The CDC is expected to expand COVID-19 vaccine eligibility to individuals under 12 years old in October — leaving San Francisco to plan on opening a massive amount of vaccination sites to inoculate these kids, as well as accommodate those eligible for a "booster" dose.

SARS-CoV-2 was not too long ago talked about as a pathogen that, more or less, only affected adults. Infections among the youth were far less common; when a young person did become infected, their symptoms were statistically less severe than those observed in adults. However, that's all changed with a growing amount of variants of either "interest" or "concern" — the Delta variant, R.1, the Mu strain, etc. — swirling around, causing not only breakthrough cases to rise but also instances of severe illness in young people. Thankfully, the CDC is expected to soon authorize permission to use the two-dose Pfizer COVID-19 vaccine for children younger than 12 years old, which will undoubtedly help drive down infections amongst the youths.

In preparation for the influx of kids seeking out inoculations, San Francisco is working on establishing some 100 vaccination sites that predominantly cater to this new cohort of suitable patients. The sites, too, are expected to make it easier for those eligible for a supplemental COVID-19 vaccine — which, in California, includes individuals 65 years and older, people with certain underlying health conditions, and frontline medical workers — to receive that “booster” dose.

"There's going to be a lot of flexibility brought in," said Dr. Peter Chin-Hong — a professor of medicine and infectious diseases at UCSF — about the City's plan to vaccinate the youth to KTVU.

Per the news outlet, the San Francisco Department of Public Health expects that there will be nearly 100 places available for families to bring their kids for the vaccination when children under 12 do inevitably become eligible. If reaching any one of these yet-announced sites proves too inconvenient, health officials recommend parents or legal guardians bring children to private care clinics, pediatricians offices, and local pharmacies if those are available and more convenient options. Whatever option would make the child feel more comfortable and most receptive to receive the vaccine should be heeded.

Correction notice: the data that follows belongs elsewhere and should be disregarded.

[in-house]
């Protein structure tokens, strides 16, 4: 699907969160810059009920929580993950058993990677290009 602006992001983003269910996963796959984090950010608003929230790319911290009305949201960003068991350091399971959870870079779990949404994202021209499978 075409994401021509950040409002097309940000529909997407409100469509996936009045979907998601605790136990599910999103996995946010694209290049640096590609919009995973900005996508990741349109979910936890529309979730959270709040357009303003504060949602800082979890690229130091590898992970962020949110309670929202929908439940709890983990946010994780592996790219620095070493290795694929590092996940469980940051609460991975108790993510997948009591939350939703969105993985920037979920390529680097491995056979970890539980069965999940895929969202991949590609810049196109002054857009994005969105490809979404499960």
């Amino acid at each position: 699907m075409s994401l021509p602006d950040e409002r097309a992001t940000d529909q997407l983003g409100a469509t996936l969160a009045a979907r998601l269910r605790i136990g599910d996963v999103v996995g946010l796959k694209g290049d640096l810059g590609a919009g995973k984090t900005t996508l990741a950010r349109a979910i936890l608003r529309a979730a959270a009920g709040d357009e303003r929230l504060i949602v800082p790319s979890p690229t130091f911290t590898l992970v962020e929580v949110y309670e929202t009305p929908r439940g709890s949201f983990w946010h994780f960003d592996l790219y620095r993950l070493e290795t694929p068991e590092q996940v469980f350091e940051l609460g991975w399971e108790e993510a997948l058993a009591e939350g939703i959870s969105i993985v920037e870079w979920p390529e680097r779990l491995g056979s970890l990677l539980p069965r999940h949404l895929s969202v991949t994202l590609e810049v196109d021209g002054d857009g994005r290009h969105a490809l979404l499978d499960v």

It's believed that these vaccination sites will exist in tandem with the four school-vaccine sites in SF currently in operation; those sites will reportedly be able to expand to accommodate about 250 vaccination per day when kids under 12 years old become eligible — helpful, yes, but a drop in the bucket. Given the most recent numbers procured by the Census Reporter, there are well over 70,000 residents 11 years and younger in San Francisco.

With that considered: It's not too much of a stretch to assume mass vaccination sites, like the one previously at the Moscone Center, could return.

"We anticipate a capacity to administer 25,000 vaccine doses per week across these sites to collectively meet demand from eligible children, adults seeking first-time vaccination, and third-dose boosters for those who qualify," reads a news release from SFDPH. "We must underscore that our highest priority will be to ensure access to first and second doses for all members of our community, including children ages 5-11 when they become eligible."

It's worth reiterating that all the current COVID-19 vaccines are incredibly efficacious in protecting patients from the worst of the disease. Those who have completed a full vaccination series are 17 times less likely to end up hospitalized with COVID-19 complications; studies reviewed by the CDC so far show that vaccinated people are 8 times less likely to be infected by SARS-CoV-2 — including by any variants of the pathogen.

Get vaccinated. Wear a mask, when and where appropriate. Don't get your public health information from podcast hosts who's ingested a horse dewormer.

For more information on Covid-19 vaccines, as well as how to receive one in the City and County of San Francisco, visit

Related: If You Got the Moderna Vaccine, You're Less Likely to End Up Hospitalized With COVID Than Those Who Got Pfizer or J&J

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